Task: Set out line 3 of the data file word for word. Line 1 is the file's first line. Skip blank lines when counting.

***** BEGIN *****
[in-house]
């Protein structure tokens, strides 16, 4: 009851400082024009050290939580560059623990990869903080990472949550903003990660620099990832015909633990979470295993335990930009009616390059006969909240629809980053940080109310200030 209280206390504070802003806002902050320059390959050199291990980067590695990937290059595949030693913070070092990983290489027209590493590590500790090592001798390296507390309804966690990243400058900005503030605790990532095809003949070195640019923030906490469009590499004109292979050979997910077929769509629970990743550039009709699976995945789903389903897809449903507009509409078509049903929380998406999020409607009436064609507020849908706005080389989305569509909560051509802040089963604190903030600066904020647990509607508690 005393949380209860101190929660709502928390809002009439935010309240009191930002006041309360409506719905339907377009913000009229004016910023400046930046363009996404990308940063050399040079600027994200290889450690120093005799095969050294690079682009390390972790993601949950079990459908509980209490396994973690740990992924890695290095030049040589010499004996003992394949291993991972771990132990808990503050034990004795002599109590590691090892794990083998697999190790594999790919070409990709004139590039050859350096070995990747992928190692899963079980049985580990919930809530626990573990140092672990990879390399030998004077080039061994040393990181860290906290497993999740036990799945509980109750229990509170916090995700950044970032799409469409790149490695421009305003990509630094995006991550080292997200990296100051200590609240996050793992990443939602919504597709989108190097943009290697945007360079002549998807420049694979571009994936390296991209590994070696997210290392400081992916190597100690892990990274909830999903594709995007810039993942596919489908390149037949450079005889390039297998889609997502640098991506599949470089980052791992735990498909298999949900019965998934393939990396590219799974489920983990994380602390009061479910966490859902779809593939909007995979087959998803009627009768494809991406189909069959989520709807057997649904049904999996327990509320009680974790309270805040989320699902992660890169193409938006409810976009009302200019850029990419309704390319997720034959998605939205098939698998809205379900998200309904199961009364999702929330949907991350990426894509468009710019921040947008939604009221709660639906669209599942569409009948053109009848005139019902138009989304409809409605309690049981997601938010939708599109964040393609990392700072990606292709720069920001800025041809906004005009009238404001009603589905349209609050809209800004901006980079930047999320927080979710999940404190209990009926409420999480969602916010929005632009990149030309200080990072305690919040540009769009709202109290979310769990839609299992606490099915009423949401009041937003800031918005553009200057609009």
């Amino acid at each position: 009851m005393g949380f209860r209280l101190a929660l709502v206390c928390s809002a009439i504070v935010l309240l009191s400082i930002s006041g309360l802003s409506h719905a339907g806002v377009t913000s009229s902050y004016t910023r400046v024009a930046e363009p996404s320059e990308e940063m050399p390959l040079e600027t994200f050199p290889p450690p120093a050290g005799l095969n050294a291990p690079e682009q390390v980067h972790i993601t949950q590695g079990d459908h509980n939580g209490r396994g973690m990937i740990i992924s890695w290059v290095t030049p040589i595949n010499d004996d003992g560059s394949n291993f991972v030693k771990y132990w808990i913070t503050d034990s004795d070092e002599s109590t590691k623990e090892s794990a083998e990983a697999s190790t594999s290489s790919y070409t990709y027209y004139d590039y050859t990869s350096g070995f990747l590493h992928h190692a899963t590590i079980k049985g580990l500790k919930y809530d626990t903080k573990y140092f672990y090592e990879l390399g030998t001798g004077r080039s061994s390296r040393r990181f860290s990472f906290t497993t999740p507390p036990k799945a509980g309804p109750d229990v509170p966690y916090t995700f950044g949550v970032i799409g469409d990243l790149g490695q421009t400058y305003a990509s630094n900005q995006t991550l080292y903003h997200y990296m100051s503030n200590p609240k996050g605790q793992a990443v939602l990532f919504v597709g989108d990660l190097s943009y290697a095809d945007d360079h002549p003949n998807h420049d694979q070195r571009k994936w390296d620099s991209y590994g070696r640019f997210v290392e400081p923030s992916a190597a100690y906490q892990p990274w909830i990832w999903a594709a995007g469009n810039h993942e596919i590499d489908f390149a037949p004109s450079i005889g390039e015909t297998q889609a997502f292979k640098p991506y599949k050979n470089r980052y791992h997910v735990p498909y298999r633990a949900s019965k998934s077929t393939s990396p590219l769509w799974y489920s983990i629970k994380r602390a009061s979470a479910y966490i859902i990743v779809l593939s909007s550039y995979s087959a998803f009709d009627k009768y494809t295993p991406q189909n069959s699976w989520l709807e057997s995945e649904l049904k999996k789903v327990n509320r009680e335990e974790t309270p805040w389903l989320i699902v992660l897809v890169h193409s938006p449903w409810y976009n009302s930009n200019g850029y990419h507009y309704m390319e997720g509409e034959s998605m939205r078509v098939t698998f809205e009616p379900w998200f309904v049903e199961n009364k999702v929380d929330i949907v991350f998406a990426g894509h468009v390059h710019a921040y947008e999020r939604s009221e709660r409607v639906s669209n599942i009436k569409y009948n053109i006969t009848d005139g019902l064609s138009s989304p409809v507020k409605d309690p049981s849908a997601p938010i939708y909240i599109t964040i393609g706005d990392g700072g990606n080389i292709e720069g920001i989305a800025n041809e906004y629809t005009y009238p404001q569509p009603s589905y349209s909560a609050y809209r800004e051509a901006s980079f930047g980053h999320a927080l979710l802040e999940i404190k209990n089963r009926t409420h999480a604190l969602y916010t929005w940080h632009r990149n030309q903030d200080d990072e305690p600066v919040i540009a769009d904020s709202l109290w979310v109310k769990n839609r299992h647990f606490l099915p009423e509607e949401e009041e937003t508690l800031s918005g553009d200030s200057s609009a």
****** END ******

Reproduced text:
């Amino acid at each position: 009851m005393g949380f209860r209280l101190a929660l709502v206390c928390s809002a009439i504070v935010l309240l009191s400082i930002s006041g309360l802003s409506h719905a339907g806002v377009t913000s009229s902050y004016t910023r400046v024009a930046e363009p996404s320059e990308e940063m050399p390959l040079e600027t994200f050199p290889p450690p120093a050290g005799l095969n050294a291990p690079e682009q390390v980067h972790i993601t949950q590695g079990d459908h509980n939580g209490r396994g973690m990937i740990i992924s890695w290059v290095t030049p040589i595949n010499d004996d003992g560059s394949n291993f991972v030693k771990y132990w808990i913070t503050d034990s004795d070092e002599s109590t590691k623990e090892s794990a083998e990983a697999s190790t594999s290489s790919y070409t990709y027209y004139d590039y050859t990869s350096g070995f990747l590493h992928h190692a899963t590590i079980k049985g580990l500790k919930y809530d626990t903080k573990y140092f672990y090592e990879l390399g030998t001798g004077r080039s061994s390296r040393r990181f860290s990472f906290t497993t999740p507390p036990k799945a509980g309804p109750d229990v509170p966690y916090t995700f950044g949550v970032i799409g469409d990243l790149g490695q421009t400058y305003a990509s630094n900005q995006t991550l080292y903003h997200y990296m100051s503030n200590p609240k996050g605790q793992a990443v939602l990532f919504v597709g989108d990660l190097s943009y290697a095809d945007d360079h002549p003949n998807h420049d694979q070195r571009k994936w390296d620099s991209y590994g070696r640019f997210v290392e400081p923030s992916a190597a100690y906490q892990p990274w909830i990832w999903a594709a995007g469009n810039h993942e596919i590499d489908f390149a037949p004109s450079i005889g390039e015909t297998q889609a997502f292979k640098p991506y599949k050979n470089r980052y791992h997910v735990p498909y298999r633990a949900s019965k998934s077929t393939s990396p590219l769509w799974y489920s983990i629970k994380r602390a009061s979470a479910y966490i859902i990743v779809l593939s909007s550039y995979s087959a998803f009709d009627k009768y494809t295993p991406q189909n069959s699976w989520l709807e057997s995945e649904l049904k999996k789903v327990n509320r009680e335990e974790t309270p805040w389903l989320i699902v992660l897809v890169h193409s938006p449903w409810y976009n009302s930009n200019g850029y990419h507009y309704m390319e997720g509409e034959s998605m939205r078509v098939t698998f809205e009616p379900w998200f309904v049903e199961n009364k999702v929380d929330i949907v991350f998406a990426g894509h468009v390059h710019a921040y947008e999020r939604s009221e709660r409607v639906s669209n599942i009436k569409y009948n053109i006969t009848d005139g019902l064609s138009s989304p409809v507020k409605d309690p049981s849908a997601p938010i939708y909240i599109t964040i393609g706005d990392g700072g990606n080389i292709e720069g920001i989305a800025n041809e906004y629809t005009y009238p404001q569509p009603s589905y349209s909560a609050y809209r800004e051509a901006s980079f930047g980053h999320a927080l979710l802040e999940i404190k209990n089963r009926t409420h999480a604190l969602y916010t929005w940080h632009r990149n030309q903030d200080d990072e305690p600066v919040i540009a769009d904020s709202l109290w979310v109310k769990n839609r299992h647990f606490l099915p009423e509607e949401e009041e937003t508690l800031s918005g553009d200030s200057s609009a």